But they’ve been waiting for her.

The magicians reveal they’re part of an ancient secret society with true magic, and Ava has the same power in her blood that they do. If she joins them, they promise to teach her the skills she needs to hunt vampires and avenge her mother. But there’s a catch: if she wants to keep the power they offer, she needs to prove she’s worthy of it. And to do so, she must put on the performance of her life in a sinister and dangerous competition where illusion and reality blur, and the stakes are deadly.


Cruel Illusions was a really different look into the lives of vampires, infused with magic, and with a character who was very sympathetic from the start. I mostly enjoyed it, though I had a wee bit of trouble with a few things, so let’s break it down!

What I Liked:

  • It was definitely a unique and creative take on vampires! I love when creatures who are usually depicted as “bad guys” are given much more morally gray stories, and that is what we find here. I won’t say much more for fear of spoilers, but it basically asks the reader to consider whether all vampires are just evil by nature, or whether it is more nuanced.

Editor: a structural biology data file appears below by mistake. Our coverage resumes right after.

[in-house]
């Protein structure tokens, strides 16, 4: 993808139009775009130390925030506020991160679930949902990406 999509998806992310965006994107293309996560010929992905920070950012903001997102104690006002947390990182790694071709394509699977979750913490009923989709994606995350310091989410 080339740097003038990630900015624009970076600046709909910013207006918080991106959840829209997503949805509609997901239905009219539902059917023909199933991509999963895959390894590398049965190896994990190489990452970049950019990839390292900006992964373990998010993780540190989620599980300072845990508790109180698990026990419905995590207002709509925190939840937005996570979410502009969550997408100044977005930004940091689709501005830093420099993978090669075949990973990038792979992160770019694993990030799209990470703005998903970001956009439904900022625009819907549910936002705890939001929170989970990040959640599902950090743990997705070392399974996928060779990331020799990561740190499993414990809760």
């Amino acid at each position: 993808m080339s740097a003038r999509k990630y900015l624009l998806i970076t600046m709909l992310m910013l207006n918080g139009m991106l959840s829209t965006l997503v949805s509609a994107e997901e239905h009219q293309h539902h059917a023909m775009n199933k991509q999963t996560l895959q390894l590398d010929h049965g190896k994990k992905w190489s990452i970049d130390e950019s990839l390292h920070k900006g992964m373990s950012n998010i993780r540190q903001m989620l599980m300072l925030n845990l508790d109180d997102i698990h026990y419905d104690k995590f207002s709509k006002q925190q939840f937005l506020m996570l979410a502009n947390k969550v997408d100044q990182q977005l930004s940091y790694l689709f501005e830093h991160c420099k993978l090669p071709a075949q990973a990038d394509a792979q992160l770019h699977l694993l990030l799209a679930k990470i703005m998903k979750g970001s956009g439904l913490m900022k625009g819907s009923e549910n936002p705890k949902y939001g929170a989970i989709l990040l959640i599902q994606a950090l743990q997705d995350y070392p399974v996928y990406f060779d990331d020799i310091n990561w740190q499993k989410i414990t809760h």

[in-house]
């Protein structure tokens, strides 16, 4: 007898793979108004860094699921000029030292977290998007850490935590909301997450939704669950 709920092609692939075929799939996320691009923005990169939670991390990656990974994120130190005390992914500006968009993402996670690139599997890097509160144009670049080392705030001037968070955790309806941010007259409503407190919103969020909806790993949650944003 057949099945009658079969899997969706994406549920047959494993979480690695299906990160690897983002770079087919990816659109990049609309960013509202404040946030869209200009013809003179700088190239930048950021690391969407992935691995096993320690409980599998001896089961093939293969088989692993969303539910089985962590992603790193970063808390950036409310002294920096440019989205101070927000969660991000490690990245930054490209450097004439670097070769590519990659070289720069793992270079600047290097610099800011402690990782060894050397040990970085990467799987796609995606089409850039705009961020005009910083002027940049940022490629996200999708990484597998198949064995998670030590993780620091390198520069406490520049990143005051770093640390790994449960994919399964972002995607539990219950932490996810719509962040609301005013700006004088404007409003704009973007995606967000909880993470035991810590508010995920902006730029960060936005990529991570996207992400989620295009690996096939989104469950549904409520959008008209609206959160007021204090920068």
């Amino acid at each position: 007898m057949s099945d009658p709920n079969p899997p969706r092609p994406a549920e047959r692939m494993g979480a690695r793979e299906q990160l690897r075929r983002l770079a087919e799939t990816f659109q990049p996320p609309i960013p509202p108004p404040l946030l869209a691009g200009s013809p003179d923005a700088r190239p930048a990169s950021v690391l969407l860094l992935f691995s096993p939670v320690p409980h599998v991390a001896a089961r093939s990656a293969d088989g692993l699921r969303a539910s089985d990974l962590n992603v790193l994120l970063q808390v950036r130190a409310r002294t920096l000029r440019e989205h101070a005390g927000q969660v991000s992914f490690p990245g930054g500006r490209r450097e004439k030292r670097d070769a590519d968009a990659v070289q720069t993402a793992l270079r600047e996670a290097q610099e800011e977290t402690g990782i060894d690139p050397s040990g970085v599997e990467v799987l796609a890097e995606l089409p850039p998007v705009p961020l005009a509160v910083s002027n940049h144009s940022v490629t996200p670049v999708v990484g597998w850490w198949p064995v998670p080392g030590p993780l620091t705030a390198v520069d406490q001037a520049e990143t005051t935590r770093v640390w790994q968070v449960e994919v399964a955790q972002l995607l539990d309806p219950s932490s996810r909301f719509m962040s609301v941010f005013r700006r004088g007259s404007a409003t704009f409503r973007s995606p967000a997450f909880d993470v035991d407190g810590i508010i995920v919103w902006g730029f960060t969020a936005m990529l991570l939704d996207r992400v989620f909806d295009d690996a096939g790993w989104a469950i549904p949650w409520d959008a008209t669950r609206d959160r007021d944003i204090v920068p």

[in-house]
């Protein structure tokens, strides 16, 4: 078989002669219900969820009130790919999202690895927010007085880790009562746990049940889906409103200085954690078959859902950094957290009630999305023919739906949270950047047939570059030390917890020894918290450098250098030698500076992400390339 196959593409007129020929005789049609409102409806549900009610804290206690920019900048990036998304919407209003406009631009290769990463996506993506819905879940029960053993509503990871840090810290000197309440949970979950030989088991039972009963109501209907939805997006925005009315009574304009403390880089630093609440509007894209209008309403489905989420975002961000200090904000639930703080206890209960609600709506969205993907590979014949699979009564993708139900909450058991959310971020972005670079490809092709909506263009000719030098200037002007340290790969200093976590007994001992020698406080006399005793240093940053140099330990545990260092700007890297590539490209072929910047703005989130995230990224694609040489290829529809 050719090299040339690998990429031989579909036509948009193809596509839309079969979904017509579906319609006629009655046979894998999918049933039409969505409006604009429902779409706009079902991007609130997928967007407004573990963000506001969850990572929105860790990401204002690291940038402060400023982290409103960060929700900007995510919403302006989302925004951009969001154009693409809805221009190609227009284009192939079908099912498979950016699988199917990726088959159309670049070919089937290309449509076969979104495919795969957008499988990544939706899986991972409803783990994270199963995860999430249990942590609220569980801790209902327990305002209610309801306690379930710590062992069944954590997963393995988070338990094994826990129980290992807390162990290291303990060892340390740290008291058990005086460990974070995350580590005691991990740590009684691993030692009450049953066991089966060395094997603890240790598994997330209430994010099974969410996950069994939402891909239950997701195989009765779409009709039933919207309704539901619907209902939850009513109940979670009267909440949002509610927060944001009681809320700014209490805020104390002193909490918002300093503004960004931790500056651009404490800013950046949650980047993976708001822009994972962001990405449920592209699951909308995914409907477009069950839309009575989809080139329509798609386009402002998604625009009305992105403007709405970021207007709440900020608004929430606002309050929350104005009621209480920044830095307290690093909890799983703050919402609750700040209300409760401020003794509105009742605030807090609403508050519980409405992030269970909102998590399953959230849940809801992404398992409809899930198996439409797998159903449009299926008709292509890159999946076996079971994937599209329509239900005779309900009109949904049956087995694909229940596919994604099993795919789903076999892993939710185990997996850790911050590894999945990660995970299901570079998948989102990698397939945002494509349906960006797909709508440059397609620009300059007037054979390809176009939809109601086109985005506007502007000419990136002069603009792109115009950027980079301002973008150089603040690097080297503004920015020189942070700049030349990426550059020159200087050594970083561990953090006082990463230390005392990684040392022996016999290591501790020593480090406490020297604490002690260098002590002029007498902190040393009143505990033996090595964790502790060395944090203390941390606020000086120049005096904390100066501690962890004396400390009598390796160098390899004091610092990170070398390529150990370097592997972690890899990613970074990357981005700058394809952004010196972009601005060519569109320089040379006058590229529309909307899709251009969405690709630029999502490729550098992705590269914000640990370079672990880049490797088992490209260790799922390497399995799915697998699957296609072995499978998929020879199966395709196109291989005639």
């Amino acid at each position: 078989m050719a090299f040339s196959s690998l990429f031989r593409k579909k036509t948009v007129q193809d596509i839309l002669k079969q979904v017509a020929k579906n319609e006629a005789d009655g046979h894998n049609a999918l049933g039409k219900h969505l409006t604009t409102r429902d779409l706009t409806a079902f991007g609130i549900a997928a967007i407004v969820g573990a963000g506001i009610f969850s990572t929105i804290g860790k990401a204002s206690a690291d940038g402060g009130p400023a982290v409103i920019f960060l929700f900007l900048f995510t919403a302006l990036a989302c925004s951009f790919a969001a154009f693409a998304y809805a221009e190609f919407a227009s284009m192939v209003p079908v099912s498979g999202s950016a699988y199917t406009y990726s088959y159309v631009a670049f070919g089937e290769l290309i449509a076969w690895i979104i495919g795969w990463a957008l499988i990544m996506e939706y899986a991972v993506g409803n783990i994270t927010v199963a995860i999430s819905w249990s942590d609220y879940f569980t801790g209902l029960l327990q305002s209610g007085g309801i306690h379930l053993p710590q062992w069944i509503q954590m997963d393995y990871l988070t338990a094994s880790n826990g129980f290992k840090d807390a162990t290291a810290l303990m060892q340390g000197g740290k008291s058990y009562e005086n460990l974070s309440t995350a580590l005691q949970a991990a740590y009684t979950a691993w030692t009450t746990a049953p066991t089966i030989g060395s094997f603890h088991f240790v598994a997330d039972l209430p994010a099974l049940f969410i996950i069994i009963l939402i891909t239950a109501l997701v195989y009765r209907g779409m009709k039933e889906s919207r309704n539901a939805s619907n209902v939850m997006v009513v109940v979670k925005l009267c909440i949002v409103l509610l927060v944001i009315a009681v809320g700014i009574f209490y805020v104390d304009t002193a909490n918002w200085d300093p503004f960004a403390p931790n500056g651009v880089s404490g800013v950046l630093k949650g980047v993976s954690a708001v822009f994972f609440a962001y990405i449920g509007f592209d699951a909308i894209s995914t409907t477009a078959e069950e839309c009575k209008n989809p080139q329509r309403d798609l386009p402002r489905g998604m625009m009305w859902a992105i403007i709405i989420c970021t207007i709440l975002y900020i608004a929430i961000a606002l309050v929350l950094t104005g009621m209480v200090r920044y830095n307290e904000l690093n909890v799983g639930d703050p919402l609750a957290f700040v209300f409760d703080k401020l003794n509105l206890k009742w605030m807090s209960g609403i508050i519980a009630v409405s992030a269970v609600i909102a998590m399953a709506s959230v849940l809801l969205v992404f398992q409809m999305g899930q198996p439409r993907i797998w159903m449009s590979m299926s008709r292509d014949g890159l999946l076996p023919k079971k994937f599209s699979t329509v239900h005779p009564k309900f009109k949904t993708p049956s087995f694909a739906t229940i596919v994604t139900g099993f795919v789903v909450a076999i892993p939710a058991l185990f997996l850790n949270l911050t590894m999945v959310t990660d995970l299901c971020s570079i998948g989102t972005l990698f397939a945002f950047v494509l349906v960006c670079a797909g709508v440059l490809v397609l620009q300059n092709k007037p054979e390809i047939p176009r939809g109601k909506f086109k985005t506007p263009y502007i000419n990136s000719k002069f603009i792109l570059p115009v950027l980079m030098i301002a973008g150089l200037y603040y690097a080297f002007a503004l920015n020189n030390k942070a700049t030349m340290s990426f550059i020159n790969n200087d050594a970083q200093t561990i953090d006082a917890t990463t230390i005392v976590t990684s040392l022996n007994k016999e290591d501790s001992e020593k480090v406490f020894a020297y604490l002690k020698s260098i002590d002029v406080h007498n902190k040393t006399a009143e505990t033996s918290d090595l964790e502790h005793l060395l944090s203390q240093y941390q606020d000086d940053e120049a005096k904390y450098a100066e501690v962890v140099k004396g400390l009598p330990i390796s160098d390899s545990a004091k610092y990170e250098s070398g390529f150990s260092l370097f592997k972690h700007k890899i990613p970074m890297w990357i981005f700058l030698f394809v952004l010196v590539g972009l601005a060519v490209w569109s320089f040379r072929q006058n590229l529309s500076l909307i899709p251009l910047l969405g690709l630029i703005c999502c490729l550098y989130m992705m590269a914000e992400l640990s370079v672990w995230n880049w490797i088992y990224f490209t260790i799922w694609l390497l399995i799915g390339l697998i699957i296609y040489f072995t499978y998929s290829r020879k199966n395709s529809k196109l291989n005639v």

• Loved the concept of found families. At the start of the book, we’re introduced almost immediately to Deb, the amazing foster mom who wants to adopt our main character Ava and her brother. Deb is the best, which I kept writing in my Kindle notes over and over. Like I’ll take a whole book about her, honestly. It highlights that there are some good eggs out there in the foster system, while also highlighting some real issues, too. Again, nothing is all good or all evil, is the point. In addition to Deb, Ava meets a lot of other people along her journey who compliment this idea of choosing our own people. But since that is spoiler territory, I’ll leave it at that.
  • Ava undergoes so much growth during the story. I mean, girl has been through it, right? So we can imagine that there’s a lot to unpack here, and Ava has a lot to figure out, in terms of who and what she wants to be, and the kinds of relationships she wants to have with others moving forward.

What I Had Trouble With:

  • It was just longer than it needed to be, really.  There were a lot of times when I thought that the book felt a bit draggy- like maybe some of the descriptive bits were overkill? Where I just kind of wanted to… move along, I guess.
  • I did find it a bit predictable. Didn’t ruin the story or anything of that level (and let’s face it, I get all sorts of proud of myself when I guess plot points, so it isn’t a total loss) but I knew quite a bit that happened before it was actually revealed.

Bottom Line: Great take on vampires and morally complex, albeit a bit long at times, I’d recommend this especially if magic is your jam!